Bájúláyé: Ode to Kin is an art film that visualizes the unity of three brothers through dance and movement. Using the words of Frantz Fanon and building on the authentic relationship of the brothers, the film illustrates how expressive movement is a practice of liberation; it’s an exhale after holding your breath, and it’s a connective energy that brings others forward. The oldest brother channels and exerts his love and guidance for his siblings through uninhibited dance. This movement evolves as their connectivity strengthens and is sustained even in their individualism.
The film is a reflection on brotherhood and how it exists in various forms. Non-choreographed movement was our medium to show the connectivity between three individuals as well as to present it as strengthening a bond and liberating oneself. The essence of this film lies in its production. Filmed in one day, many facets of the film were left open for improvisation, including Femi’s amazing freestyle dances and the brothers’ interactions. We kept the narration concise, their interactions simple, and portrayed an everyday activity to show that their unified expression held greater influence together rather than apart.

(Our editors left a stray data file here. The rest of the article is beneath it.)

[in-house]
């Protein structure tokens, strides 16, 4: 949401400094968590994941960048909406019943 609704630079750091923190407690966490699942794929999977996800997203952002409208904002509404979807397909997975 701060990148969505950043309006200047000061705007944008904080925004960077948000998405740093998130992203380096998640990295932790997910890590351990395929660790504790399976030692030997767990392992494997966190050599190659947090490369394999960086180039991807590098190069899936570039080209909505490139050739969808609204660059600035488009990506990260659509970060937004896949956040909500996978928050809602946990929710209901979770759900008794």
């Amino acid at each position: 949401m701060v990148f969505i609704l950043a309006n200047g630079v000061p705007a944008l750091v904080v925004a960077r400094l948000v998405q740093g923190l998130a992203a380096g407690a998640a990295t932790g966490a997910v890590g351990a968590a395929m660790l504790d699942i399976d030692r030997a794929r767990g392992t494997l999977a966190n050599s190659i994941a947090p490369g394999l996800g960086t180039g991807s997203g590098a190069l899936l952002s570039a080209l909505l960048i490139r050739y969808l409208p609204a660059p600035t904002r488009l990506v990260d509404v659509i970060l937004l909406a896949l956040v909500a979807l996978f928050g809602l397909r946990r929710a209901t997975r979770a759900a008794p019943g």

Bájúláyé was filmed in London, with most of the post-production occurring across time zones. As my first film, I give huge thanks to Somewhere Films, specifically Anna Dobos and Susie Peng, for helping bring this into existence, and Femi for allowing us a personal glimpse into his life, a dedication we make by entitling the film the brothers’ last name.
Anna M Erickson
Annie Walton Doyle